When we talk about sexual liberation, what are we really talking about? For most people, these two words bring up images of women burning their bras during mass demonstrations, the Summer of Love and Haight-Ashbury, and a general sense of a sexual free-for-all that had previously been unknown. However you define it, sexual liberation was an important, cultural-shifting social movement that took place during the twenty-year period between the 1960s and the 1980s, and forever changed the way sexuality, especially women’s sexuality, was viewed.
For women, sexual liberation is all about empowerment.
A sexually liberated woman has free agency over her body, her pleasure, her choice in partners, and how she wishes to live her sexual relationships—exclusive, non-exclusive, etc. Let’s meet some women whose sexual awakening came at this pivotal time of sexual liberation.
Sally was 23 and living in San Francisco when the culture shifted
“I had grown up in a household that was suburban – traditional,” she tells us. “My mom stayed at home raising my brothers and myself, and my dad worked. There was little talk about sex and no talk about sexual pleasure. It was assumed I would stay a virgin until I married. And I was a virgin all through college.
After my studies, I moved to San Francisco and hit it right at that critical Summer of Love time. Our motto? “Turn on, tune in, drop out.” There was a plethora of drugs circulating, a new form of music coming on the scene, and we were all dressing in Mary Quant and tie-dye.
With all that of course was this idea of free love. We had access to birth control and the fear of pregnancy had been taken out of the equation.
So we slept with whomever we wanted, when we wanted to, with or without a commitment from the guy. It really was a sexual liberation for me…and I’m so lucky I got to live that. It shaped the way I view sex and sexual pleasure for the rest of my life.”
Fawn was 19 at the time, and she echoes what Sally expresses
“I consider myself fortunate to have come of age during a time of sexual liberation. Gone were the labels like “slut” or “easy girl” or all the other monikers that people used pejoratively towards women who asserted their sexual desires.
We were not only free to enjoy sex, but we were free from the shame that accompanied sexual enjoyment, shame I think our mothers had.
Sexual liberation also meant we could have numerous partners without worrying about being perceived as being a slut. Everyone had a variety of partners, it was part of the culture. In fact, if you wanted to be monogamous (which was more my tendency), people called you “uptight” or “possessive”.
I’m actually glad things kind of settled down in the 80s, and there was a return to monogamy, especially once AIDS came on the scene because this was my natural state.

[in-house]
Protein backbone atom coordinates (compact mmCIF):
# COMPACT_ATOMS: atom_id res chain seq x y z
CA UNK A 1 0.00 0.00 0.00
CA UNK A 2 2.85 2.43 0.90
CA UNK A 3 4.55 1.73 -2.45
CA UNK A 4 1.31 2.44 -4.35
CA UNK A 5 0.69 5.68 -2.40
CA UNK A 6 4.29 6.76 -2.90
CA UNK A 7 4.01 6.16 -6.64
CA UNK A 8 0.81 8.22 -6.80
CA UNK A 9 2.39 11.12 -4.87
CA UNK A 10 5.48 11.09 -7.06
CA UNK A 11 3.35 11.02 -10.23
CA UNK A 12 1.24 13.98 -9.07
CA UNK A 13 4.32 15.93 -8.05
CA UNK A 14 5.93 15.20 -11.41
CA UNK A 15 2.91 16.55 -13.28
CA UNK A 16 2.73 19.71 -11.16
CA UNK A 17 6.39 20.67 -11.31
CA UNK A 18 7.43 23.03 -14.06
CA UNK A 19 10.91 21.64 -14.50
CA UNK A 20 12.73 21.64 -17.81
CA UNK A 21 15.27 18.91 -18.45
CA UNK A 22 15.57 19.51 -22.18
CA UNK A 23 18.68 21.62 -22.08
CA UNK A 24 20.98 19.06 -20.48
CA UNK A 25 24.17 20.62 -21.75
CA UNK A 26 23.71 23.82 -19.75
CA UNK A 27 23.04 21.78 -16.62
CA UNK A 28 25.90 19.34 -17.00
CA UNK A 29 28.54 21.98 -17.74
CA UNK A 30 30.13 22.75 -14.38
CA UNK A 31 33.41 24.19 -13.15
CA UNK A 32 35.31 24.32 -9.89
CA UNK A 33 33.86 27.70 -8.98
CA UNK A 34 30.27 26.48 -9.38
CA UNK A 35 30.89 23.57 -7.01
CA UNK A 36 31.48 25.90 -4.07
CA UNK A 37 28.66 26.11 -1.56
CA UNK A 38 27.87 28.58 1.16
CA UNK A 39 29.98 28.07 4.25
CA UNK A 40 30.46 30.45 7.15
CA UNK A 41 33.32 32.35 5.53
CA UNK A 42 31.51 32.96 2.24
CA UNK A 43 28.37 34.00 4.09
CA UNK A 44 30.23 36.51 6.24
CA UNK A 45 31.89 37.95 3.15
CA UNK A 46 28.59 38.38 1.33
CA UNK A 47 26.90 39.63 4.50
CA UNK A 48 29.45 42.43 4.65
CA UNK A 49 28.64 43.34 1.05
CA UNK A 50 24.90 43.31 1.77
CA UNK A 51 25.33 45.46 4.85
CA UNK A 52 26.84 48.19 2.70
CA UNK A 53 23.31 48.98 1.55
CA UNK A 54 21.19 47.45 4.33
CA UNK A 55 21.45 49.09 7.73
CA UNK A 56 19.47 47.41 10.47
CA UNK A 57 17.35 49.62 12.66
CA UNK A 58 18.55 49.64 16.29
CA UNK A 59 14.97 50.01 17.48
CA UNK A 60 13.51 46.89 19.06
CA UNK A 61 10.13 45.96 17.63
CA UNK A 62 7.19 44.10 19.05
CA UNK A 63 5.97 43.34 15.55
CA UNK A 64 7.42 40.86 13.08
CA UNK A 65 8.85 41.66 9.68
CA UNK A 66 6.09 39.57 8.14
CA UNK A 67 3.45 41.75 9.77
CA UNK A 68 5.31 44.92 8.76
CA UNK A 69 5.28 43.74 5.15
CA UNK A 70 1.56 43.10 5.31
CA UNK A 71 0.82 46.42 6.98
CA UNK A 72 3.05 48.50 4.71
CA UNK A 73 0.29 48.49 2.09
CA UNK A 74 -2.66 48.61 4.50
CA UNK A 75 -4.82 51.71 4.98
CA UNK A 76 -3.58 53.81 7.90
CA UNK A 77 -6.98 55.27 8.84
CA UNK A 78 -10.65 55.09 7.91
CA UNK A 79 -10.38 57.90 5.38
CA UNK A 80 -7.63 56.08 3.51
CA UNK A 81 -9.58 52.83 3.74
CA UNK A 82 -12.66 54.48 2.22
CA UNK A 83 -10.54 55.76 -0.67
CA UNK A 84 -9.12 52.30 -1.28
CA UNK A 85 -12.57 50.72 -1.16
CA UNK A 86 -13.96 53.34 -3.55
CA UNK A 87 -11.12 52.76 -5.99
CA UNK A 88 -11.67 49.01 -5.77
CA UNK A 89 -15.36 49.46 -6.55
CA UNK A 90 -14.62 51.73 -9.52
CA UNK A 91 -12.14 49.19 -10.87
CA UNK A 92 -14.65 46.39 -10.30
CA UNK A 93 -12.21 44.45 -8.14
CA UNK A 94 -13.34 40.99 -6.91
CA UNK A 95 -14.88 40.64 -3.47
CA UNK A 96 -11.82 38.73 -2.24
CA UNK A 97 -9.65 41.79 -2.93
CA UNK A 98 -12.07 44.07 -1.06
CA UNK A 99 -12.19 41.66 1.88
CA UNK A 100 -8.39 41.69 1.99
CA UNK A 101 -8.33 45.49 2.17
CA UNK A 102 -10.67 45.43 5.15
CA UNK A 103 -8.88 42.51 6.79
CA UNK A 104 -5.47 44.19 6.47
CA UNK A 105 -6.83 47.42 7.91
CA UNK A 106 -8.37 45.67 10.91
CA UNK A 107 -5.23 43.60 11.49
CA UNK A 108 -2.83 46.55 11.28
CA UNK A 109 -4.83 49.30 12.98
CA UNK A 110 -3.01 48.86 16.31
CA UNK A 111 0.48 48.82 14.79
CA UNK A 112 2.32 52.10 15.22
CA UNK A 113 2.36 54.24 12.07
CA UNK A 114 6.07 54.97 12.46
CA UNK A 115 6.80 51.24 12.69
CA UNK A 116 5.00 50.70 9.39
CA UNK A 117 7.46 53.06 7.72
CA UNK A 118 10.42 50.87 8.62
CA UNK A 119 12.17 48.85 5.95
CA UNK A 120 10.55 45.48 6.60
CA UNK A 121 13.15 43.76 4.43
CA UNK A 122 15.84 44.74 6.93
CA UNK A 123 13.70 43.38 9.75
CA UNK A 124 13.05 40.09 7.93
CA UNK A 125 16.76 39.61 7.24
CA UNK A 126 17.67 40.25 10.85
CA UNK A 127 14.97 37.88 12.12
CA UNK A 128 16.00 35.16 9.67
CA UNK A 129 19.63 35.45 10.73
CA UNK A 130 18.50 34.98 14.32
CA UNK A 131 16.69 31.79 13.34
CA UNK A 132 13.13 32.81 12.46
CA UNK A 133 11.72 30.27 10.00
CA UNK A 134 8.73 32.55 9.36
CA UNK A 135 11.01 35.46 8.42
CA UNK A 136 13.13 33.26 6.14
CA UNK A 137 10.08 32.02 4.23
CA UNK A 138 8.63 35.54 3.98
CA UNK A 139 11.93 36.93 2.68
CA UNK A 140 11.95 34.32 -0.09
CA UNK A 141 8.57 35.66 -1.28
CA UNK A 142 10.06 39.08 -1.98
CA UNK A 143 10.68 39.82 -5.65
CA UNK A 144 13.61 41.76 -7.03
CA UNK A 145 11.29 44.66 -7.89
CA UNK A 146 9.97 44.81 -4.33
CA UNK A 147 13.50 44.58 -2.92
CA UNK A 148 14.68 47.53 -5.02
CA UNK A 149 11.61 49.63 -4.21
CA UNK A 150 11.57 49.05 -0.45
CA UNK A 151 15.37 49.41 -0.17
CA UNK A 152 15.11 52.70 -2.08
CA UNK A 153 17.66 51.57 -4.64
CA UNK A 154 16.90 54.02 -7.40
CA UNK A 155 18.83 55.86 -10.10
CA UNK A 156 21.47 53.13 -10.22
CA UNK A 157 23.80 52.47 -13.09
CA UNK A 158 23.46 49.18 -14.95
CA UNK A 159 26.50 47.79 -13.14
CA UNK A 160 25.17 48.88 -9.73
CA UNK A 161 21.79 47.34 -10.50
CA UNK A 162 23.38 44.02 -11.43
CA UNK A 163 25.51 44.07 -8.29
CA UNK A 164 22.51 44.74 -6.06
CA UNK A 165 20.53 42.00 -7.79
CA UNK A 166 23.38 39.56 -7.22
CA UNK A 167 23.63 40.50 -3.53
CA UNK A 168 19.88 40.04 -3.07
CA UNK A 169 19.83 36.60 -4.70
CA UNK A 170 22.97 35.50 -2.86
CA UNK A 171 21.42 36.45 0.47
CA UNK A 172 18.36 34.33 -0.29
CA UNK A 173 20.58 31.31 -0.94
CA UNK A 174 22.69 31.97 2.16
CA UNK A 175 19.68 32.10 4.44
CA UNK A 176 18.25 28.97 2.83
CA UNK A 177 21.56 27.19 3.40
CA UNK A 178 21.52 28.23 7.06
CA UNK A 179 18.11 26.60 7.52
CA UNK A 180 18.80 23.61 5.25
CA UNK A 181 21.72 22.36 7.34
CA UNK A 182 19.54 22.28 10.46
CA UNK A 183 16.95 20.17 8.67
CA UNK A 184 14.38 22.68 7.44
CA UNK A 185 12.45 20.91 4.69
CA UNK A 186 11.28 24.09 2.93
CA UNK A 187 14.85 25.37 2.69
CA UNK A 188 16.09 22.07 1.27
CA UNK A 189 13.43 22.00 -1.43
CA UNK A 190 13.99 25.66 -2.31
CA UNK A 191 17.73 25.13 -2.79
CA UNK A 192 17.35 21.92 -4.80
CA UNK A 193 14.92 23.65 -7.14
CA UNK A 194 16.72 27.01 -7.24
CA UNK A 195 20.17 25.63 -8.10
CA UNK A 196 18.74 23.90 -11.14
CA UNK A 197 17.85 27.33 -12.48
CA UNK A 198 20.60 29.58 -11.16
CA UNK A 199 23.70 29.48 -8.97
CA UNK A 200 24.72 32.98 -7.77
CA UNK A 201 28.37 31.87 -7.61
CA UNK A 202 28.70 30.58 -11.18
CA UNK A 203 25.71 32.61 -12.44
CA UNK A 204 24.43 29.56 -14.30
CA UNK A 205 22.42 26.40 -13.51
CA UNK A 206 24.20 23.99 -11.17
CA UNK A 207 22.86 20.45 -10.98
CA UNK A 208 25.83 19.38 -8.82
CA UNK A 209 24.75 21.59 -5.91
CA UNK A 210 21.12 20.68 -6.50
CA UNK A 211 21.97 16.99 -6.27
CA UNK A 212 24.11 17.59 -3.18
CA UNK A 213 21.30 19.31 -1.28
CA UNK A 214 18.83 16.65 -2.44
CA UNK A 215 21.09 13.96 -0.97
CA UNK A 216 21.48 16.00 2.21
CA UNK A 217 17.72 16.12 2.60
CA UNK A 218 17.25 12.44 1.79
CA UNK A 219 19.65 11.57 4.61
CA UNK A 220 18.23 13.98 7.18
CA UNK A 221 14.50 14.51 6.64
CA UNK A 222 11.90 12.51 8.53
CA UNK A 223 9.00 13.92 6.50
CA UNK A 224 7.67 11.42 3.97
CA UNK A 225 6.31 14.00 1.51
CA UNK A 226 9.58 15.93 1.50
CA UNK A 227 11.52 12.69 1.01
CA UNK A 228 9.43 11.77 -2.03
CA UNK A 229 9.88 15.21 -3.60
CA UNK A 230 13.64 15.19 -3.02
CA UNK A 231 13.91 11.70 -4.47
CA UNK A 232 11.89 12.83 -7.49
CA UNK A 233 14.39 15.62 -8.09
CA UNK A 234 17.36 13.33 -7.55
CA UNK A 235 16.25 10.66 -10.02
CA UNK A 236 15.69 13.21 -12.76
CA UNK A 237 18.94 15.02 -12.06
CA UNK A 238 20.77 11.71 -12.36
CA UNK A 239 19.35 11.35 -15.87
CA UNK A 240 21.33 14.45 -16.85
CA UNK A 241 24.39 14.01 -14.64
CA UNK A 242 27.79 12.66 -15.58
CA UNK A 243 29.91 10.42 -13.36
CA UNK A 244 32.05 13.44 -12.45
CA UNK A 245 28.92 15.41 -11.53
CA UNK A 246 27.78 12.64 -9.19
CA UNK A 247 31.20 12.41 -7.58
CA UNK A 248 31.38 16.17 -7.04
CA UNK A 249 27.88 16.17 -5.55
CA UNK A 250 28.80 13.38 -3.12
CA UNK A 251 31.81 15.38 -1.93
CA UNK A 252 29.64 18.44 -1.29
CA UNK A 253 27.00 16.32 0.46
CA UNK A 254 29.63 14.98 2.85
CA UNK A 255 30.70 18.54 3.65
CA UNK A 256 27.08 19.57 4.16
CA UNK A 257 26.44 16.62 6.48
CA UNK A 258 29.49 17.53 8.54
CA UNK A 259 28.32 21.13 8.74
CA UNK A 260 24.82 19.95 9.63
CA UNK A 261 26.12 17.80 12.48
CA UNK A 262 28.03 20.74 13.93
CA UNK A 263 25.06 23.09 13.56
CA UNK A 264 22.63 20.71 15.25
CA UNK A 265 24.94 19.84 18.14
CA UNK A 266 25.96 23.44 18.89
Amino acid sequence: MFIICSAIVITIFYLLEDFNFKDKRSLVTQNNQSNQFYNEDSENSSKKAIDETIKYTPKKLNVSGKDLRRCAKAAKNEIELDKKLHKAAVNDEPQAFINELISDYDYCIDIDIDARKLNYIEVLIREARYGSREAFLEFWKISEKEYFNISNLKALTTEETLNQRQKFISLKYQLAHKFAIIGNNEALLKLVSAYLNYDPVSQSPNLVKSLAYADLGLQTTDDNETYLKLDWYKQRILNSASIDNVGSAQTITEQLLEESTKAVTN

Oh, don’t get me wrong. I loved the feeling of empowerment the sexual liberation movement gave me, but in the end, I was really a one-man kind of woman. Still, I had the choice, and that was good.”
Marc, 50, is a historian whose work focuses on the era of sexual liberation
He educates us: “The main drive behind sexual liberation was the improvement and more widespread availability of birth control. My sense is without this, sexual liberation would be impossible. Think about it. If women had never had access to The Pill, sex probably would have remained reserved for married couples, who had in place a structure to raise all those children born because there was no reliable method of contraception.
With the advent of The Pill came freedom to have sex for pleasure’s sake, and not just for procreation. This was a whole new ballgame for women, who until the sexual liberation movement, did not really have the freedom, as men did, to enjoy sex with little or no fear of pregnancy.
From there, women understood that they were the drivers of their sexuality, their pleasure, and how they could use sex to express themselves and connect with the world around them. What a shift for them!
Are we better off for it?
Yes, in many senses we are. Sex and pleasure are important parts of life. Put it this way. Before the sexual revolution, women had a need to get in touch with their sexuality but no way to do so except in the context of marriage. That was truly limiting for them.
But after the sexual revolution, they were liberated and could now experience what it means to have agency in all areas of their lives, sexual and non-sexual.”
Rhonda has a less-favorable view of sexual liberation
“Listen, I lived through this period when it was in full swing. And I can tell you one thing: the true beneficiaries of sexual liberation were not the females. It was the males. Suddenly they could have sex when they wanted, with a variety of partners, with zero commitment and zero consequences.
But guess what?
For all their “liberated” talk, women have always been the same: they want commitment. They want to have sex with a loving partner, one with whom they are in a relationship. You see all these media images of Woodstock and the men and women having sex everywhere with anyone, but really, the most sexually-liberated of us wanted to settle down with one good guy at the end of the day and just have really good sex with him.
Oh, the men were overjoyed with this free market of sex. But the women? I can’t think of one of them who would today want to relive their days of sexual liberation.”